This report is limited in scope to a discussion based upon existing studies. Unfortunately, though the potential liability costs due to natural resource damages are of

9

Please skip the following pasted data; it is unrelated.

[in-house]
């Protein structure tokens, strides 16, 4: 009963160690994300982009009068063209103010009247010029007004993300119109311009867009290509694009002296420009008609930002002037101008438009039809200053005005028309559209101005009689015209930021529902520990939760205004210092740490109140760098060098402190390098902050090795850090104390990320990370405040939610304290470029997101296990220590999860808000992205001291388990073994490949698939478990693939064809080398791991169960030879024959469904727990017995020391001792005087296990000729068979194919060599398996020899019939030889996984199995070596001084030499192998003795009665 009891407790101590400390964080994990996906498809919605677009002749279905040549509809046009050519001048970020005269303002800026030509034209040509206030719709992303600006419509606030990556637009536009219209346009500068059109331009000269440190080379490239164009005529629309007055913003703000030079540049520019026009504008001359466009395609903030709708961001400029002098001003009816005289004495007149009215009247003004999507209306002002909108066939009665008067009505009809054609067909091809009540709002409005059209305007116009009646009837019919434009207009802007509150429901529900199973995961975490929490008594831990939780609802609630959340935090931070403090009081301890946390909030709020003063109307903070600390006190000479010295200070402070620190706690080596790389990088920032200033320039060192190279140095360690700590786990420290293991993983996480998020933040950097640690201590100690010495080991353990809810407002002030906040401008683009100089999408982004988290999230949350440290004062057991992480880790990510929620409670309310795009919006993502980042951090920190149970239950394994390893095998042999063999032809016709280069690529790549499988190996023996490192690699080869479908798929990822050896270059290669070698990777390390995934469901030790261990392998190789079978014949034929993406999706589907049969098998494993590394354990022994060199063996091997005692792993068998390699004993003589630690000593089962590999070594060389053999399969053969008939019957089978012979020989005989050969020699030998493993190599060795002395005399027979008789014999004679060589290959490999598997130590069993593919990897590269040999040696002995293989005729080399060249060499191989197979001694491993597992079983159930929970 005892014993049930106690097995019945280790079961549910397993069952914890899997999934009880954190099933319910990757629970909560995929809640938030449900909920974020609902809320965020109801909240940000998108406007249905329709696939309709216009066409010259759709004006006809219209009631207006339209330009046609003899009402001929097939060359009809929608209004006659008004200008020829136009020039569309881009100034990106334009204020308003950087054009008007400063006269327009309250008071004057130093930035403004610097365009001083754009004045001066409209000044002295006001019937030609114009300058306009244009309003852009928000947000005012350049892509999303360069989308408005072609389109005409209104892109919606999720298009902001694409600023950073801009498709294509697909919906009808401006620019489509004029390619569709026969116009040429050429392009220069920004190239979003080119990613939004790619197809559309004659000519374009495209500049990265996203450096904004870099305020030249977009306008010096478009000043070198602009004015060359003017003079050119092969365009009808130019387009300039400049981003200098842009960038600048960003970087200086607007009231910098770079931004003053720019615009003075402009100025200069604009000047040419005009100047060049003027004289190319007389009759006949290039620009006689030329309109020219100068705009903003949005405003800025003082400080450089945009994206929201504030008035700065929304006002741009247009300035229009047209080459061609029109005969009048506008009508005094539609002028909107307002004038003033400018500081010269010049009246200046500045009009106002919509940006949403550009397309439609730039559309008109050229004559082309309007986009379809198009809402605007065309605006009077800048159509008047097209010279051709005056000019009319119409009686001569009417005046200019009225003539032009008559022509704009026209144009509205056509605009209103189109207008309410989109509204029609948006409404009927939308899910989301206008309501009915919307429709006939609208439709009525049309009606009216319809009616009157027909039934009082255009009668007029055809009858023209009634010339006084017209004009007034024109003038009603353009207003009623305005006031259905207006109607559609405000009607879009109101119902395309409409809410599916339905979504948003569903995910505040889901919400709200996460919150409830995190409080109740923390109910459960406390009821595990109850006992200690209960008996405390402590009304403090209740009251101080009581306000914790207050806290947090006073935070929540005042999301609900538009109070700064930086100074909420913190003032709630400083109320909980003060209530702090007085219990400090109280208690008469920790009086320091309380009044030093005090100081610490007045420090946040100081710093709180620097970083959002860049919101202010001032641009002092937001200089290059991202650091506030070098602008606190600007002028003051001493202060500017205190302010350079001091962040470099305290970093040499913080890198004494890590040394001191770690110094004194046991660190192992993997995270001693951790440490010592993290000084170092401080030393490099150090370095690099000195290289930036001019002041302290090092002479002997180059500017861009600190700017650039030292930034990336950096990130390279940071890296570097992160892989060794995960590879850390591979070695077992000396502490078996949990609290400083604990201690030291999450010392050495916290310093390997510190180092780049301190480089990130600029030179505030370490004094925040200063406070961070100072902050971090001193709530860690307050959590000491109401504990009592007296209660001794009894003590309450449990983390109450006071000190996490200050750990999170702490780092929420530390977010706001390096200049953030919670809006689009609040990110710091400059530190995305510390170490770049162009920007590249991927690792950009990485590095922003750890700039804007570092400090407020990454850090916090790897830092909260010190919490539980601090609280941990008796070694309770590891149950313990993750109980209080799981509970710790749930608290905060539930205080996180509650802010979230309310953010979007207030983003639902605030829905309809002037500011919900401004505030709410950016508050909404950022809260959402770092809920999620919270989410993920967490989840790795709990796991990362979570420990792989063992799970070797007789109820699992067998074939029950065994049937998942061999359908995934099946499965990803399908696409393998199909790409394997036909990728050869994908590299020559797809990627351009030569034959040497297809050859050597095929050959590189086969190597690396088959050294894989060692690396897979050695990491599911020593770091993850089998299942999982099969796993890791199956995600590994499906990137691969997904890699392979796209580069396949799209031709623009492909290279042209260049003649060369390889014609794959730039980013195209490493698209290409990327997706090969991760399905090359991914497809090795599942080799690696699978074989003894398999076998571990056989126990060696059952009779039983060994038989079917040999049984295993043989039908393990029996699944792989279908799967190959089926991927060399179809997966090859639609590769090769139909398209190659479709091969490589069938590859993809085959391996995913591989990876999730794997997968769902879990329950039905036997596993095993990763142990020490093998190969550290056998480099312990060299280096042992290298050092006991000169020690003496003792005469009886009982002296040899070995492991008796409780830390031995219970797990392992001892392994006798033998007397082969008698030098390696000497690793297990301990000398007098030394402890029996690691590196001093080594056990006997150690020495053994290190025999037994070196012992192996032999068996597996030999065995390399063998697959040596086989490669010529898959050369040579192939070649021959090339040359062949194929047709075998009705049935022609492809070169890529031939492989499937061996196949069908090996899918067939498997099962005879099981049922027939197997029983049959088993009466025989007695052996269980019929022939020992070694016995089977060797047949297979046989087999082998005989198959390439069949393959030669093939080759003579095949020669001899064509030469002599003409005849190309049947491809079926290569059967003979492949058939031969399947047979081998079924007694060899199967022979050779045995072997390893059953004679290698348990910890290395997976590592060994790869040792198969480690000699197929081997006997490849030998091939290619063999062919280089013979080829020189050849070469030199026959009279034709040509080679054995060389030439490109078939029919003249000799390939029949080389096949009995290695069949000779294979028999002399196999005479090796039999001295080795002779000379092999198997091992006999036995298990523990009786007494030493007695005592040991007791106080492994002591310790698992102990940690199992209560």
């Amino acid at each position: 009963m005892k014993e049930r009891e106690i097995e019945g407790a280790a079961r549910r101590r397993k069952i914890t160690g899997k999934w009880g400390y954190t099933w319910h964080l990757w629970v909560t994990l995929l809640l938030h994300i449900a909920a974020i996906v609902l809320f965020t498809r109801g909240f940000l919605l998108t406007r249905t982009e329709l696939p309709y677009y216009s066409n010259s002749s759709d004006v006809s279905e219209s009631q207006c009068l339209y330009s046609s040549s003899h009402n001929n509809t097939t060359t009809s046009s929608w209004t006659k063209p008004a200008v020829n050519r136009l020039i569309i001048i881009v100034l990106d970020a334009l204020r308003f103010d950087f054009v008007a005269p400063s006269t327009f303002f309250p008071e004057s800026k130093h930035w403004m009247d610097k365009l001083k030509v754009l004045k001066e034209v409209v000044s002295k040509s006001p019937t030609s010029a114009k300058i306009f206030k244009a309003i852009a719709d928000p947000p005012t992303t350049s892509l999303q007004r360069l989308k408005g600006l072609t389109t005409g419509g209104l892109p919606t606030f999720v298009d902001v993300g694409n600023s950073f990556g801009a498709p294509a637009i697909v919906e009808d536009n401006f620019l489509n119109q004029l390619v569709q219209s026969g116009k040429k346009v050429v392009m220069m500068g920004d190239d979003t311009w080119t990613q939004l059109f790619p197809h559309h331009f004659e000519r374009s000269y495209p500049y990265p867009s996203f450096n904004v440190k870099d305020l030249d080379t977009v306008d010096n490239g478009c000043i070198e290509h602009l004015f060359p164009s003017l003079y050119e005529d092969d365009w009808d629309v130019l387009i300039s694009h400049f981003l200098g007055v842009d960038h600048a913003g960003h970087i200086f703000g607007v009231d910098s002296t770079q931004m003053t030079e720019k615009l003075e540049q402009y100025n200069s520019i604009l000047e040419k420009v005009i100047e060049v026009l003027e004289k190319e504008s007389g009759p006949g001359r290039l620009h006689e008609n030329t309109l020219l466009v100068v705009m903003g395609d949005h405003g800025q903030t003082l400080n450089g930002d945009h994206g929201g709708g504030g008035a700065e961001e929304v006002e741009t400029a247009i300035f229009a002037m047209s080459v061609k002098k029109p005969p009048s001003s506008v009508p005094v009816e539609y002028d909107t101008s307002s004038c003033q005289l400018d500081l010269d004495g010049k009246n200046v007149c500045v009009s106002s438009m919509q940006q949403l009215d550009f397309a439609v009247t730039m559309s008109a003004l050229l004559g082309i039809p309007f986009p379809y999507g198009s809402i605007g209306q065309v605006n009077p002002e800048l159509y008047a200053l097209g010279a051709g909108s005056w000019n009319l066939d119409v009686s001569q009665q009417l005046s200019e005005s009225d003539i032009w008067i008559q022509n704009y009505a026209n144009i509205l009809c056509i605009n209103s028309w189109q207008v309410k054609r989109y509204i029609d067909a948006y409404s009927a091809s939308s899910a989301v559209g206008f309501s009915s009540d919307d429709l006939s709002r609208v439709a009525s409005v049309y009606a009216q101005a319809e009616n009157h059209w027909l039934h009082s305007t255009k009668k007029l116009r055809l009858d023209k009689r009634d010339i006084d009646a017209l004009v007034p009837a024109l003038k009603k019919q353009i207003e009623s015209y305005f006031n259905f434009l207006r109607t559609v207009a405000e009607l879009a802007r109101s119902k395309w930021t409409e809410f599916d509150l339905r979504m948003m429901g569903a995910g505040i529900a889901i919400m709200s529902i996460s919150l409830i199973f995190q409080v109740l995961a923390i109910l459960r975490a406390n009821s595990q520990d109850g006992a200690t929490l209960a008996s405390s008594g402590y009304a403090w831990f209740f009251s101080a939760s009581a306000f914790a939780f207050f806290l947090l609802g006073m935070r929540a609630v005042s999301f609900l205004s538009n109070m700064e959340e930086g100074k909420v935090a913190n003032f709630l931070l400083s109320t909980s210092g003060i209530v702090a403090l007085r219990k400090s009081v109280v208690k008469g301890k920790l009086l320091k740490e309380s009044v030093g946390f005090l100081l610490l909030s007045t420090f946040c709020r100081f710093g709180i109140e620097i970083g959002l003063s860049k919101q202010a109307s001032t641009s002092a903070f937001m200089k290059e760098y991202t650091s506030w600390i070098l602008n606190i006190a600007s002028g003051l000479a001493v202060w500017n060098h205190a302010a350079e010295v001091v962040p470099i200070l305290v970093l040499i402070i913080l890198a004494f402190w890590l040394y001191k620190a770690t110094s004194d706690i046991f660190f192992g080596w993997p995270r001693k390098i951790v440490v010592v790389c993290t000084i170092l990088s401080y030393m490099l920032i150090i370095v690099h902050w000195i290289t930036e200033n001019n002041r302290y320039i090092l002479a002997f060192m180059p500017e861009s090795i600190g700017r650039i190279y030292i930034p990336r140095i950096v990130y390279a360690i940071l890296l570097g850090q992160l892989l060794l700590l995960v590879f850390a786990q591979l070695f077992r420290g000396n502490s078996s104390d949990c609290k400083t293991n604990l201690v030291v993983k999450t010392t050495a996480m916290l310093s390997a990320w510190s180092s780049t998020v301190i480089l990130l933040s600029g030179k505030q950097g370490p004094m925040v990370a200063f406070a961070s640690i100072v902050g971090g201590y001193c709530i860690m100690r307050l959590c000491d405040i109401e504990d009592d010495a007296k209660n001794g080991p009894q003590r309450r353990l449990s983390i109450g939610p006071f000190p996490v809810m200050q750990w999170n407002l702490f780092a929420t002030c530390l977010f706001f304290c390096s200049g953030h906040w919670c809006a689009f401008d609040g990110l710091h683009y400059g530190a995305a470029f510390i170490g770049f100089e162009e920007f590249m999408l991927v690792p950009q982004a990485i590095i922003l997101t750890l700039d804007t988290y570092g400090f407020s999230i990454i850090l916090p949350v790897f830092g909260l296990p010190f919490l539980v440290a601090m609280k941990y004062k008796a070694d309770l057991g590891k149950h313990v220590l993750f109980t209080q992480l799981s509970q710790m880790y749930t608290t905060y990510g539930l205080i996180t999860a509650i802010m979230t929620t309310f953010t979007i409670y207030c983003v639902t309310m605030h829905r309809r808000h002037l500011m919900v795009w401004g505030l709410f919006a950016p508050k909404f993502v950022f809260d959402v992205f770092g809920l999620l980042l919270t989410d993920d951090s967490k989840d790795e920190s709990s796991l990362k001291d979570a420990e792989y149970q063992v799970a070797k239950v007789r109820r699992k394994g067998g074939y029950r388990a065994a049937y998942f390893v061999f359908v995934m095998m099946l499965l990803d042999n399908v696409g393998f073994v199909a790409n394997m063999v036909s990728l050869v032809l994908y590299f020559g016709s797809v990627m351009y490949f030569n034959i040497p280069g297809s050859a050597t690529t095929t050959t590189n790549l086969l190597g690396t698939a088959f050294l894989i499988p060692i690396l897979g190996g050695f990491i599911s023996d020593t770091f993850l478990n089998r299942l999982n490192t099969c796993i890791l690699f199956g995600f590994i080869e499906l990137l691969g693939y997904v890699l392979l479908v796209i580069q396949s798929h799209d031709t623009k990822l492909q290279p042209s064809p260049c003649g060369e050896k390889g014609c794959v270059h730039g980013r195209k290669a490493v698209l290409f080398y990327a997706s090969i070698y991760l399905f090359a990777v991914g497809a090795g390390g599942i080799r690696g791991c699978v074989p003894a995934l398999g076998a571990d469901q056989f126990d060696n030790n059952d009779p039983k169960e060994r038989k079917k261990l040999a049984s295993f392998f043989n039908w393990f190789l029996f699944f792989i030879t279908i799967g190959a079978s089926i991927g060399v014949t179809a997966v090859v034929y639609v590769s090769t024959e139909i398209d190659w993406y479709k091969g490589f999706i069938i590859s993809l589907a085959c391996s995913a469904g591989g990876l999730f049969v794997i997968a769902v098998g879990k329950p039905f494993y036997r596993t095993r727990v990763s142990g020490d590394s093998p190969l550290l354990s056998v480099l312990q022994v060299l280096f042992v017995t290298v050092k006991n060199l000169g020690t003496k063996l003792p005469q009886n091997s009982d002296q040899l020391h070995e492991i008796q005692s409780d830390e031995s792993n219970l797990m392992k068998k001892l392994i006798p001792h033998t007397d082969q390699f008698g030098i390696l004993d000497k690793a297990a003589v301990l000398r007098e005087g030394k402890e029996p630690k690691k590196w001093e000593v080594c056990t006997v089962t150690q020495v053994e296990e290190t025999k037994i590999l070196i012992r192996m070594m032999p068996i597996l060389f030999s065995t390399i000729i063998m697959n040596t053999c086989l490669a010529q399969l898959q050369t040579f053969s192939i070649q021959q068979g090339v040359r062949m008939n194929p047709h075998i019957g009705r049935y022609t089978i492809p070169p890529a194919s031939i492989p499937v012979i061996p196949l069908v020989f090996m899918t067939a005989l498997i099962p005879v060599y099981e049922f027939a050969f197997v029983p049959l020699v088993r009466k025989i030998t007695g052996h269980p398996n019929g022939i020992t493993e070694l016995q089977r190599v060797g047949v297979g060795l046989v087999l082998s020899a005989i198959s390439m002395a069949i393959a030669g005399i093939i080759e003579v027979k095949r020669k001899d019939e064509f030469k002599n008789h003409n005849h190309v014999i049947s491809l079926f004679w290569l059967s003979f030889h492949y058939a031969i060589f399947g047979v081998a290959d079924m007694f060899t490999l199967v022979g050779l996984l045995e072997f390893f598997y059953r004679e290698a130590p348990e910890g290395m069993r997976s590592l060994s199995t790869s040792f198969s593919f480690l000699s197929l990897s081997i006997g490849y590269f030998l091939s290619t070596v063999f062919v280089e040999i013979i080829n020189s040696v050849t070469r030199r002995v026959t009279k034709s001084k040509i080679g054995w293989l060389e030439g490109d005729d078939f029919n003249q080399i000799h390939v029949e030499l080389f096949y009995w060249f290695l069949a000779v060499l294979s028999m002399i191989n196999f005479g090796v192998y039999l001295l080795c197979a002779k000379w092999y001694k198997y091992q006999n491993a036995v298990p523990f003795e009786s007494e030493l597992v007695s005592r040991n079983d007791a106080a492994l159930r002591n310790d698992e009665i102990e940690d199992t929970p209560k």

based on the type of facility at the site (e.g. a chemical manufacturing plant or a landfill). Again, such costs must be estimated because cleanups have been completed for so few sites. The authors assumed that the transaction costs incurred at each site would be equal to a predetermined percentage of the total responsible party expenditures; they assumed that as the number of responsible parties at a site increased, the transaction costs as a percentage of the estimated total cleanup costs would also increase. When information was available, the authors assigned financial responsibility to specific industries based on ownership of sites and contributions of hazardous substances to them. Because of an emphasised interest in annual Superfund costs, the authors calculated this number by totalling estimated cleanup costs and dividing this total by ten, thereby assuming that all cleanups, but not necessarily operation and maintenance activities, would be completed by 2003. The authors did not include in their analyses any sites that might be added to the NPL after 1993, nor did they discount cleanup costs over time. Finally, the authors did not assume any increase of administrative costs as private responsible parties are released from liability and cleanups come under the oversight of EPA, but because there is evidence that cleanups overseen by responsible parties cost approximately 20% less than cleanups overseen by EPA, the authors did assume a reduced cleanup cost for sites managed by responsible parties.32 &OHDQXS &RVWV